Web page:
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Theory:

Glass is one of the world's oldest and most versatile man-created material. It is the only material which can be recycled repeatedly without losing its quality.

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Glass cover
 
Glass is a little bit of a riddle. It's hard enough to guard as, but it shatters with incredible ease. It is made up of opaque sand, yet, it is completely transparent.

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Shattered glass

We see glass around us in windows, mirrors, decorative, cutlery items, etc. Glass is amorphous, and hard in nature. They absorb and reflect light and are good insulators. They are non-reactive to air and water.

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Glass prefabricated high voltage insulators

There are two types of glasses based on thechemical composition they are made of:
1. Hard Glass or potash- lime glass
2. Soft Glass
 
Hard Glass:
  
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Chemical apparatus

The chemical composition is \(K_2O.CaO.6SiO_2\). Silica, potassium carbonate and sodium carbonate are the raw materials used in the preparation of hard glass. These are expensive compared to soft glass. They are used in the preparation of chemical as heat resisting apparatus.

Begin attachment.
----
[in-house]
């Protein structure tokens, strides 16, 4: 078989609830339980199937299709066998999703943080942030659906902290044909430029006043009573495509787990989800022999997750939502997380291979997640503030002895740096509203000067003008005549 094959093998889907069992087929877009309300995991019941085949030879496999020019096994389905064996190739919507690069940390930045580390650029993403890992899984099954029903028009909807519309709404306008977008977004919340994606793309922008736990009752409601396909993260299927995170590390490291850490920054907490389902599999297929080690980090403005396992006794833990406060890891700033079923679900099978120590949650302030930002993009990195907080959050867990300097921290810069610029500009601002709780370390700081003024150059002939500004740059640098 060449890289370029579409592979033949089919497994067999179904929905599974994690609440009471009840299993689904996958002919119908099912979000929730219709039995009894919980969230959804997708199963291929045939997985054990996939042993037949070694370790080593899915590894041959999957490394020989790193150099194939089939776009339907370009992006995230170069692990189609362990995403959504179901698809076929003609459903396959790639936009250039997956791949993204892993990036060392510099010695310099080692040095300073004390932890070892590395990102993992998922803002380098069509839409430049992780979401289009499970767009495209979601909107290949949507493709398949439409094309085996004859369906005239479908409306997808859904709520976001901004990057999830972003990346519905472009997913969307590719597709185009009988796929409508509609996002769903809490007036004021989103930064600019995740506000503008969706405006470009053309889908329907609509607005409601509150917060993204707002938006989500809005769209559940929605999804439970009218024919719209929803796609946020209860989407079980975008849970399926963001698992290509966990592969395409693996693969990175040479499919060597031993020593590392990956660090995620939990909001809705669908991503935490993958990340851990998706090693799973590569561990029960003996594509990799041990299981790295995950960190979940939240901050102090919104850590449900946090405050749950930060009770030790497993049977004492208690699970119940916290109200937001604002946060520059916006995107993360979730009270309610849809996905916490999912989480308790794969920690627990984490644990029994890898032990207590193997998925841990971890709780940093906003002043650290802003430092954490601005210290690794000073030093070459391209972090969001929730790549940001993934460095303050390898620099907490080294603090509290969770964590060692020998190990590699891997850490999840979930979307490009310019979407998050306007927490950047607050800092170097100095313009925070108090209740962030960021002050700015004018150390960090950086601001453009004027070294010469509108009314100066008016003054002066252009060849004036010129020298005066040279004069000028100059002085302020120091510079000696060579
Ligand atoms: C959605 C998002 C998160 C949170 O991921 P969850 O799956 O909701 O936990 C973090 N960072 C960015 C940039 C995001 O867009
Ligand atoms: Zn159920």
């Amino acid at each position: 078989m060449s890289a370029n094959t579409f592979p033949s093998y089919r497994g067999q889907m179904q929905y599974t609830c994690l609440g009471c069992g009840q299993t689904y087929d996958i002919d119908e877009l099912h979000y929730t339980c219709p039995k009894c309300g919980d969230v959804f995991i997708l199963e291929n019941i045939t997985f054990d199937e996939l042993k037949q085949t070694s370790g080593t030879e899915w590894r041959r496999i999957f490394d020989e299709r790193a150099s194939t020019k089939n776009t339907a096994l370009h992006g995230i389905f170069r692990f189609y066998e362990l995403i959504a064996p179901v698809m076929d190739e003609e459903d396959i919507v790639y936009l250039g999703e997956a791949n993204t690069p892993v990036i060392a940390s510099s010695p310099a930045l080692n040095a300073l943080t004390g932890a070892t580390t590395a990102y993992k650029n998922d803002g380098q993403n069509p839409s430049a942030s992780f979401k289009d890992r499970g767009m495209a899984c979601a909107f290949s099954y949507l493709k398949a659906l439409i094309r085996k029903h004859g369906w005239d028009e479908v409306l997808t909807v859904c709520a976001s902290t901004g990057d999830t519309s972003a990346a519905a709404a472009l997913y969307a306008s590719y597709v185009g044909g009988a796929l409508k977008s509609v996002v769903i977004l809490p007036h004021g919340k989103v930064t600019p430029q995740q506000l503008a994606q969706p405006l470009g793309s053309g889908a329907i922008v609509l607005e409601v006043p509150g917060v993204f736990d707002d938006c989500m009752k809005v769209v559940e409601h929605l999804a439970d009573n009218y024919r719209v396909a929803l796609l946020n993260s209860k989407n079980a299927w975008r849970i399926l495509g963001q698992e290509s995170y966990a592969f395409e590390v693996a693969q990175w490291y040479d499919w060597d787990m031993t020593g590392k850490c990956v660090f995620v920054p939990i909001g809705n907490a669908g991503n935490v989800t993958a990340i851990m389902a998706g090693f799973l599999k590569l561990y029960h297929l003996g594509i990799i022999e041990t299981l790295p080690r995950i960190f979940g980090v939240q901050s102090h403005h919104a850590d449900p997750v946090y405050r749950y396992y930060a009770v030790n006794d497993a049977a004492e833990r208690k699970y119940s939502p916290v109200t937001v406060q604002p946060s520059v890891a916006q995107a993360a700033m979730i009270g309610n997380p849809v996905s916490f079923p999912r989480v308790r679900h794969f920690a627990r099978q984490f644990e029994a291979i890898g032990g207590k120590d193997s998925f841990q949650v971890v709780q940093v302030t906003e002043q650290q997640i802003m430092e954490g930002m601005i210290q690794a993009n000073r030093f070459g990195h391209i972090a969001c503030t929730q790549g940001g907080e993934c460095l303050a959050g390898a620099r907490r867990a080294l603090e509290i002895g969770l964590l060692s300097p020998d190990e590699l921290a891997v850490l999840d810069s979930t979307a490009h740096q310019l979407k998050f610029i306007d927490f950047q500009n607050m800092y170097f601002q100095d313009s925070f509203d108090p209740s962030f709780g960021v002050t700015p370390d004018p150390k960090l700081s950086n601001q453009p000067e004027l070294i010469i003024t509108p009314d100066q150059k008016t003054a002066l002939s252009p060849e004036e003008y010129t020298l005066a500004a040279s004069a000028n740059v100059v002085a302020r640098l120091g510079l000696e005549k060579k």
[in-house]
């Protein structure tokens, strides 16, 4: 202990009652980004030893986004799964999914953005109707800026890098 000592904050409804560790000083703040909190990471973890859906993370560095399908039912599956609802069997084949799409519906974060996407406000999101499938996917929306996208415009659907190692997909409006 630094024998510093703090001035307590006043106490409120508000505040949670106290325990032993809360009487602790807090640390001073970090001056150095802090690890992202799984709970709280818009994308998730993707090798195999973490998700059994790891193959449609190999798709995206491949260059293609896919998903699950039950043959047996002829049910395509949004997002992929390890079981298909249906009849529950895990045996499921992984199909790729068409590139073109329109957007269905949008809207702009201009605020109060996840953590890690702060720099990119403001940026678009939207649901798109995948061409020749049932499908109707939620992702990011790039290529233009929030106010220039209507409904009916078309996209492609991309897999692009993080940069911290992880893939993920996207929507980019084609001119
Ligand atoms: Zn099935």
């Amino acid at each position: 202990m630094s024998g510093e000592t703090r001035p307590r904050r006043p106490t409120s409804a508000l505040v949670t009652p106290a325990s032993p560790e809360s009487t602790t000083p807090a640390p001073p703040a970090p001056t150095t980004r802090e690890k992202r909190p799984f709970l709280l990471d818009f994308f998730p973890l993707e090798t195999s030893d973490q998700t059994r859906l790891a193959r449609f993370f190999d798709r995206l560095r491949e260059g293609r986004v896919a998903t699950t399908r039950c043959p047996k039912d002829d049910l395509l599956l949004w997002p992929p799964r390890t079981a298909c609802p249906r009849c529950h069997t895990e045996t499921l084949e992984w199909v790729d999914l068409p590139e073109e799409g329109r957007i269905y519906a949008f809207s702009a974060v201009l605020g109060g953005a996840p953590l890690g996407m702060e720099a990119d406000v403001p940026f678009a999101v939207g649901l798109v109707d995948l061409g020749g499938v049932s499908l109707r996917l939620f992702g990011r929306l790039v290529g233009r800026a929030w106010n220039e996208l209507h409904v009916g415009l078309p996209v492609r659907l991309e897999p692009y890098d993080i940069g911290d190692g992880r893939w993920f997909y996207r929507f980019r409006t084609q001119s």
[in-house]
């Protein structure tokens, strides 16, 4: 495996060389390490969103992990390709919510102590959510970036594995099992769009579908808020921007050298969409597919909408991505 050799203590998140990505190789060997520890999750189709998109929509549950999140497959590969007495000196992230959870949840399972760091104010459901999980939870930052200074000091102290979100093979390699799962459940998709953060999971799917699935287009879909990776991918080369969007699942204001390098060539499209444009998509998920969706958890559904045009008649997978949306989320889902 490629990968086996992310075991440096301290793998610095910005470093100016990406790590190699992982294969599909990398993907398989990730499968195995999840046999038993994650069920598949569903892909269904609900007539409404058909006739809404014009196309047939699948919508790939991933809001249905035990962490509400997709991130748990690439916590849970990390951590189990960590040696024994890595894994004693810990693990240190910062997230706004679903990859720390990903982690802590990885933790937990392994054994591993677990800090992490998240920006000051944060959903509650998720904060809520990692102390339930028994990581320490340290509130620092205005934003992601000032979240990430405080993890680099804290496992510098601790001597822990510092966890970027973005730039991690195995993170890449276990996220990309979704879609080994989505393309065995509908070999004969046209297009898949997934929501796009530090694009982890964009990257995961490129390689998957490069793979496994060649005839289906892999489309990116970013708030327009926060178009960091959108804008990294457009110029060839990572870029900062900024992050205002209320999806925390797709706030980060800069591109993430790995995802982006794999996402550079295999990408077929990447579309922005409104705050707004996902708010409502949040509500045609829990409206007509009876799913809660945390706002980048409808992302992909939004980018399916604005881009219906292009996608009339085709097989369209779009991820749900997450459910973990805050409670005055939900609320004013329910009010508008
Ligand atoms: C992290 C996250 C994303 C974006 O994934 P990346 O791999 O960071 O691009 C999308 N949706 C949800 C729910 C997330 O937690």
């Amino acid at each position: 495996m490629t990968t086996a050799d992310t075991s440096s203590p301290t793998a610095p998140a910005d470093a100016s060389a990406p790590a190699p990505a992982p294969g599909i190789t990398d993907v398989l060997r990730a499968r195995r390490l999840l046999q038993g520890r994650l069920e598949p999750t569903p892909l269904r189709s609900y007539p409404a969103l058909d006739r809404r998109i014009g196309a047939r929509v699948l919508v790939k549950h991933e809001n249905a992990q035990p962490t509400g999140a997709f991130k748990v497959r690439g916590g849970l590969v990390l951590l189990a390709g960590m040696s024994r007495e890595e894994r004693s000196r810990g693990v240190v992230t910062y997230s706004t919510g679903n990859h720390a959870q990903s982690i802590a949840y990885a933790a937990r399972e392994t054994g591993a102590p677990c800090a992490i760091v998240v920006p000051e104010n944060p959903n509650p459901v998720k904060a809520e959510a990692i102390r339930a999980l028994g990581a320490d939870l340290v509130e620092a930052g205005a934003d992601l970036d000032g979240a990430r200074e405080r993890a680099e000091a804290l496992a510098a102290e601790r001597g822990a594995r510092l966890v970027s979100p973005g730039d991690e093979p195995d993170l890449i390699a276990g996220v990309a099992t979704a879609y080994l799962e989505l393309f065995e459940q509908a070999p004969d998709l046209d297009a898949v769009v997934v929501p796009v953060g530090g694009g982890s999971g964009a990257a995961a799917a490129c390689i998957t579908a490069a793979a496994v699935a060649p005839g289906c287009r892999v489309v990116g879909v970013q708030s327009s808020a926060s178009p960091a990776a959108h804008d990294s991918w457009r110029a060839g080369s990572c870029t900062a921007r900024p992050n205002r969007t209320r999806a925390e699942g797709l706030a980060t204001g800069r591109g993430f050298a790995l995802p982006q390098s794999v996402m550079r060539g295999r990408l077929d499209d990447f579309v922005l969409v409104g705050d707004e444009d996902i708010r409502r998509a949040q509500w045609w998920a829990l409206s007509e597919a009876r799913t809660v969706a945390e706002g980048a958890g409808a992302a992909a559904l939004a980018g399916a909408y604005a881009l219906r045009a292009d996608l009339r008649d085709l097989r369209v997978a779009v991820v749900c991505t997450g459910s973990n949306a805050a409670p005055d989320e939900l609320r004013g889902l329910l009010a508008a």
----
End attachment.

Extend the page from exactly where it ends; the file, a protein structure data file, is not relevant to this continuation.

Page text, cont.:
Soft Glass:
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Glass plates

The chemical composition is \(Na_2O.CaO.6SiO_2\). Sodium carbonate, calcium carbonate and silica are the raw materials used in the preparation of soft glass. These are used as window glass, in electric bulbs, as glass plates, bottles etc.
 
The process involved in the manufacturing of glasses are:
  • Melting: The raw materials are melted at about \(1700\°C\), and additives are added to it for colouring purpose. Cobalt salt gives blue colour. Nickel salt gives red. Iron and chromium-based chemicals are added to the molten sand to make green-tinted glass.
  • Forming and shaping: The desired size and shape are given to the molten glass by blowing, moulding, or pressing with rollers.
  • Annealing: The molten glass is then cooled by passing it to different temperature zones, known as annealing. Because if it is cooled rapidly, then the inner layer of glass remains expanded and breaks.
  • Finishing: The annealed glass is then cleaned, dried, polished to make it into the finished products, which are ready for consumers.
Ordinary glass:
  
Sand is mixed with waste glass obtained from recycling. These are then heated in a furnace. The sodium carbonate reduces the sand’s melting point and produces a glass that would dissolve in water.
 
The limestone is added to stop the process of dissolving of glass. The end product is called soda-lime-silica glass, the ordinary glass that we see all around us.
 
Oven-proof borosilicate glass (widely sold under the trademark PYREX) is formed by adding boron oxide to the molten mixture. Adding lead oxide form a multiple layered glass bonded together with plastic. The toughened glass utilised in car windshields is formed by cooling molten glass quickly to increase its strength.
 
Glass Annealing Process